Surface mount technology (SMT) machines are the biggest investments when starting an electronics manufacturing services (EMS) company. Hence, many firms are considering the idea of investing in second hand SMT machines, which are the best alternative to costly new SMT machines
By Baishakhi Dutta
The current market cost of SMT machines ranges between US$ 50,000 to US$ 300,000, which is a massive amount to invest for a startup. With the uncertainty of the returns on investment (RoI), a lot of thought has to be given to such high expenditure. Many EMS companies, therefore, opt for second hand SMT machines which are available for just 30-40 per cent of the price of new machines, thus cutting down their initial expenses considerably.
Another option is to buy re-serviced machines. These used machines are taken back by the vendor and stripped down, all the worn out parts are replaced, and the machine is re-assembled. But this process is generally more expensive than purchasing used SMT machines.
Second hand equipment in demand
The most common second hand equipment being sold are pick-and-place machines, reflow ovens, screen printers, etc. Some pre-owned test equipment are also sold, such as AOI or SPI, but their quantity is less as they are more technology-dependent and one needs updated software. Again, while the price of new pick-and-place machines is high, one can get some really good deals on pre-owned equipment. The demand for other used SMT machines is relatively low. Alok Gupta, director of Prosem Technology India Pvt Ltd, says, “Today, when the pressure is to reduce manufacturing costs, sometimes it is a good idea to explore the option of pre-owned equipment.”
When it makes sense to buy second hand equipment
The biggest benefit of purchasing used SMT equipment is the lower cost. Especially for new entrants into the industry, buying a second hand SMT machine is a big boost, as they can enter the business with lower capex.
Suresh Nair, director, Leaptech Corporation, says, “The main reason customers look for used machines is to keep the initial capital investment low. The other reason is that some customers look for machines for a small project, which may run for only a few months.”
Before deciding to buy an SMT machine, it is important to evaluate the pros and cons of going in for a used machine. So let’s have a quick look at what the second hand manufacturing equipment industry comes with.
- The lower price slashes the initial investment.
- Using a second hand SMT is the best idea for startups, given the all-round benefit and budget control.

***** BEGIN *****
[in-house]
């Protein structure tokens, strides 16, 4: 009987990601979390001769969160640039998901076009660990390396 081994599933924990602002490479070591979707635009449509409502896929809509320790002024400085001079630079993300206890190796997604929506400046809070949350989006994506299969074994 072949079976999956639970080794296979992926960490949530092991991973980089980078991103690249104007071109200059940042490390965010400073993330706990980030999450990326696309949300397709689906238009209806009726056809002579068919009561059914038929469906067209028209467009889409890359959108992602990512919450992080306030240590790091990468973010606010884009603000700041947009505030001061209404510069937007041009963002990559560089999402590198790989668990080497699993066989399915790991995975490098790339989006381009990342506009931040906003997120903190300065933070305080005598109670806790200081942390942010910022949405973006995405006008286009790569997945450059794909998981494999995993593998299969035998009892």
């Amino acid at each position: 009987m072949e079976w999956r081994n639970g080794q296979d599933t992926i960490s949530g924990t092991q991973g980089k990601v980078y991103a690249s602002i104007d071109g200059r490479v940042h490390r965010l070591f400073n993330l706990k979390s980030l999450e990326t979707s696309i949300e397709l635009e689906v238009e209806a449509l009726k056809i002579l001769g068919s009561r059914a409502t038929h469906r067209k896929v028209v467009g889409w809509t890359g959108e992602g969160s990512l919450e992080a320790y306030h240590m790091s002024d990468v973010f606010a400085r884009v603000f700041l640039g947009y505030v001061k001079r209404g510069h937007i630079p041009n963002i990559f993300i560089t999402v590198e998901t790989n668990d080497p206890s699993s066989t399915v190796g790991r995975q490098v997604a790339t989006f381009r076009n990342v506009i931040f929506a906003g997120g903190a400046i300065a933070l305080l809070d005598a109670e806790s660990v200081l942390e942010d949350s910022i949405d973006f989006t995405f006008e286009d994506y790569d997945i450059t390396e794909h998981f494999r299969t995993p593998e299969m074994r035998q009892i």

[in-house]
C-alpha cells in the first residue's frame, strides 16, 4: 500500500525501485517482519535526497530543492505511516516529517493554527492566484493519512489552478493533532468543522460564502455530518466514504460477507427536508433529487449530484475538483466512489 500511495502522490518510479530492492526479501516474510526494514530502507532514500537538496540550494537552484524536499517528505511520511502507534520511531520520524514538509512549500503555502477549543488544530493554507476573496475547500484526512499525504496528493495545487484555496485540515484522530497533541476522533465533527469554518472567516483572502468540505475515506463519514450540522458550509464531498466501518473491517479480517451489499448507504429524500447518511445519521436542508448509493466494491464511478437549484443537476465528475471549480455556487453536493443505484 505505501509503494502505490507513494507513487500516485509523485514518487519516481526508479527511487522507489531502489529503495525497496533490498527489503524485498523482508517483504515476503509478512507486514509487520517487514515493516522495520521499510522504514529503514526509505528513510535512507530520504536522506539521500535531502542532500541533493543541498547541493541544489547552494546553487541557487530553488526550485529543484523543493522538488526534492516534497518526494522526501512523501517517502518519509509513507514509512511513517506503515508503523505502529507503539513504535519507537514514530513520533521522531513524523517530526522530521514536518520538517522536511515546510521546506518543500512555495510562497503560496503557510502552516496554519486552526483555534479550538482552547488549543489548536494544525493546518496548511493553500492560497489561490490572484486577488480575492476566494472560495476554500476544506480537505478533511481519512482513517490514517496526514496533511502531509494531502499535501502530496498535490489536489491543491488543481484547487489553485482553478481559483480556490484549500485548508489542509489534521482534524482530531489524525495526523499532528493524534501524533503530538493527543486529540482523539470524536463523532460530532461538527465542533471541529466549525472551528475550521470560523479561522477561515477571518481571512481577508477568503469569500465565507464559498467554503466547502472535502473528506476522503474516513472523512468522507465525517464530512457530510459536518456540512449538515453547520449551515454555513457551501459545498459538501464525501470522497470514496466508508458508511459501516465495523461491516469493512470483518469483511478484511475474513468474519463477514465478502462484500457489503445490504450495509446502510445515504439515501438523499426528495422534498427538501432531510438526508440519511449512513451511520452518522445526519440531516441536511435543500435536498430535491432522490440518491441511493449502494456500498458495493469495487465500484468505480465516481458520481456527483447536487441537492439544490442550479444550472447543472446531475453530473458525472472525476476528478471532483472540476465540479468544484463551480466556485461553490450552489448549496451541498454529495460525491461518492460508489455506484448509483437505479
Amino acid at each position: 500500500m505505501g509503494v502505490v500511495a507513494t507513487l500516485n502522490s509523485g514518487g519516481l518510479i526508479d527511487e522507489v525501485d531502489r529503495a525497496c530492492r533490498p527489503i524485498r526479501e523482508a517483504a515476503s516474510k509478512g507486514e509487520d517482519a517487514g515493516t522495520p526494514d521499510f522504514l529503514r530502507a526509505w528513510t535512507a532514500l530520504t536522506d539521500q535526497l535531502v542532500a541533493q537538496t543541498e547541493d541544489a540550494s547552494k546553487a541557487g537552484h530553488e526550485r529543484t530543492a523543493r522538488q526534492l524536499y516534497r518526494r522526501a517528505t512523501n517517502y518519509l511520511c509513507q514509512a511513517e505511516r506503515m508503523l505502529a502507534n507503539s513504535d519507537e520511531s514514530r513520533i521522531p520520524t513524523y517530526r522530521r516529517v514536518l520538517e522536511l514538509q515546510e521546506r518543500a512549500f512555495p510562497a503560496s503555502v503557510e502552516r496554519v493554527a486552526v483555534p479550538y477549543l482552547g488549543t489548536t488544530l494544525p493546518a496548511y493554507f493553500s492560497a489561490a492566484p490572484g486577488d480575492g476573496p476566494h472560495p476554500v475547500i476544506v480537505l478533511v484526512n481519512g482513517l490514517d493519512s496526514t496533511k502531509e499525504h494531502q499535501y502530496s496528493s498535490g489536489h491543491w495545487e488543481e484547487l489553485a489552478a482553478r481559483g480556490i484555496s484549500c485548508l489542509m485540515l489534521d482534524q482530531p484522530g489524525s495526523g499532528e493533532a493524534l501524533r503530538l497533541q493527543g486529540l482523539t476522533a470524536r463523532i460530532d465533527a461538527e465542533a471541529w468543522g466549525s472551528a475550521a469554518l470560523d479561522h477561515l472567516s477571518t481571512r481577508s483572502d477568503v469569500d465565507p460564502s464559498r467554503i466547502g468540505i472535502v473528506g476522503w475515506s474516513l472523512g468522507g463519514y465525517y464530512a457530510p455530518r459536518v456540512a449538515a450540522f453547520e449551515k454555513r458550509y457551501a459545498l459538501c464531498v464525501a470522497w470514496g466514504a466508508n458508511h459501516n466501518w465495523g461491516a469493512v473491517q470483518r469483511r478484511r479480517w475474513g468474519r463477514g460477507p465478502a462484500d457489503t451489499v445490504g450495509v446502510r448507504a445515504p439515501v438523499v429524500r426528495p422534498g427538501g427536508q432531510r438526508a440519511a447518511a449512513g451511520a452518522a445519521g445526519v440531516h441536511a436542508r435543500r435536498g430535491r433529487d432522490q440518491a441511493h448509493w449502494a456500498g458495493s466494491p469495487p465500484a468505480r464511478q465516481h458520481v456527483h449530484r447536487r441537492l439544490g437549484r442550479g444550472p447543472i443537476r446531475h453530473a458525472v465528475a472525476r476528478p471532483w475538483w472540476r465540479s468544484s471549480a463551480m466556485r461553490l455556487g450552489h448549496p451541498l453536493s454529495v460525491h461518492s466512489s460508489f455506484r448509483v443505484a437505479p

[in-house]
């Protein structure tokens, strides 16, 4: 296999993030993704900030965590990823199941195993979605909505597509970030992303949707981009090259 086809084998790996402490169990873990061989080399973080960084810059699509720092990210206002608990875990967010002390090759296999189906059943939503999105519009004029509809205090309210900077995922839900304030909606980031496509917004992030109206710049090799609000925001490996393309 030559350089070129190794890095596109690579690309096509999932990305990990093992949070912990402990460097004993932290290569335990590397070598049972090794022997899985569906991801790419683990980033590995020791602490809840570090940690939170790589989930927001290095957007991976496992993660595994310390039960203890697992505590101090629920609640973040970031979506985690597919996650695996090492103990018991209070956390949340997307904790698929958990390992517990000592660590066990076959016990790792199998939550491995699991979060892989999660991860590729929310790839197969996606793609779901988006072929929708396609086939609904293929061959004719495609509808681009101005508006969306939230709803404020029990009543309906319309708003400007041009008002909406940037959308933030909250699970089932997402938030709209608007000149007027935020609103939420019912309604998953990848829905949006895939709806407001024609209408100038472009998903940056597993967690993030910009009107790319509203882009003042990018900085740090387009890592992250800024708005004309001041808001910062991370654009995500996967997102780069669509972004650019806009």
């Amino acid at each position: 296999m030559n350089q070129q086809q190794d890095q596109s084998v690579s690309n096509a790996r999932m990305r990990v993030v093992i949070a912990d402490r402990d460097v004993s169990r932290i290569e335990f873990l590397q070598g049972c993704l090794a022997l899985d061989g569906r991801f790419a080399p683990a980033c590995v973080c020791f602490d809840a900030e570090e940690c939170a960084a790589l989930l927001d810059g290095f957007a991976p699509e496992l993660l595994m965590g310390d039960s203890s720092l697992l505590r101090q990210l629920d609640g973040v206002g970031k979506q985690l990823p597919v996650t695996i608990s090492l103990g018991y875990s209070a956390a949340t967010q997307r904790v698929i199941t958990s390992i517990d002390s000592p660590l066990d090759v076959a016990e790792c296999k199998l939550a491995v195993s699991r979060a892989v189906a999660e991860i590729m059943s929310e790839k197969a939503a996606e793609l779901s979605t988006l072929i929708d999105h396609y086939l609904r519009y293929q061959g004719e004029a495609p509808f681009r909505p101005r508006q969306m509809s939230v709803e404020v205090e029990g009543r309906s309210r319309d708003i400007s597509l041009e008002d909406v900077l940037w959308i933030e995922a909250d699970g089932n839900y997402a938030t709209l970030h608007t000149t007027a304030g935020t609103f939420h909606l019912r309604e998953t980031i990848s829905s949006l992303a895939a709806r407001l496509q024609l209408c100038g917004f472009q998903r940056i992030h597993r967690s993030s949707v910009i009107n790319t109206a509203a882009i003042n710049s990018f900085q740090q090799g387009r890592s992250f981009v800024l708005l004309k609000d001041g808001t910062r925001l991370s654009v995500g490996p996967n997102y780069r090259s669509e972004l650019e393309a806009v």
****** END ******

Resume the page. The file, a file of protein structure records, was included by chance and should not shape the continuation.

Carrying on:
- No financing options/loans are available as the risk factors associated with these machines are high.
- They come with a very expensive annual maintenance contract (AMC).
- Second hand SMT machines do not come with any warranty, which leads to higher risk factors. Therefore, bigger companies tend to avoid these machines. Instead, they go for AMCs, which provide a much easier maintenance scenario.
Nair acknowledges that, “Occasionally, it is very difficult to get spare parts for second hand equipment.” He adds, “The annual maintenance contract is also expensive for used machines. Machine distributors like us provide complete after sales support for the machines being sold by us. Non-distributors (brokers) will not be able to provide any such support. They just sell, and there ends their relationship with the customer.”
Alok Gupta also believes that the model should not be too old, else spare part availability can become an issue.
What to keep your eyes open for
Whenever one plans to buy an already used product, a lot of factors need to be considered. The year and version of the product, its compatibility with modern technology, the condition of the machine and the vintage – all these parameters are to be thoroughly examined before going in for a used machine.
Says Nair, “Buyers should check whether there is support available for the machine from the manufacturer and whether there is support available locally, because used machines always need support more frequently than new machines. Also, the source of the machine needs to be considered.” He suggests, “A good idea is to buy a used machine that is currently still in production with the original manufacturer.”
According to Alok Gupta, “The equipment should be sourced from a reliable partner. Nowadays, there are a lot of freelancers offering pre-owned equipment. These people just want to make money by selling one or two machines. They sell any brand and hence people should be very careful about who they are buying from.”
He adds, “Sometimes, customers directly buy equipment from unauthorised vendors and then find that there is no local support. Sometimes the buyer gets cheated as well—having paid the money to a vendor but the machine never arrives.”
Where to buy from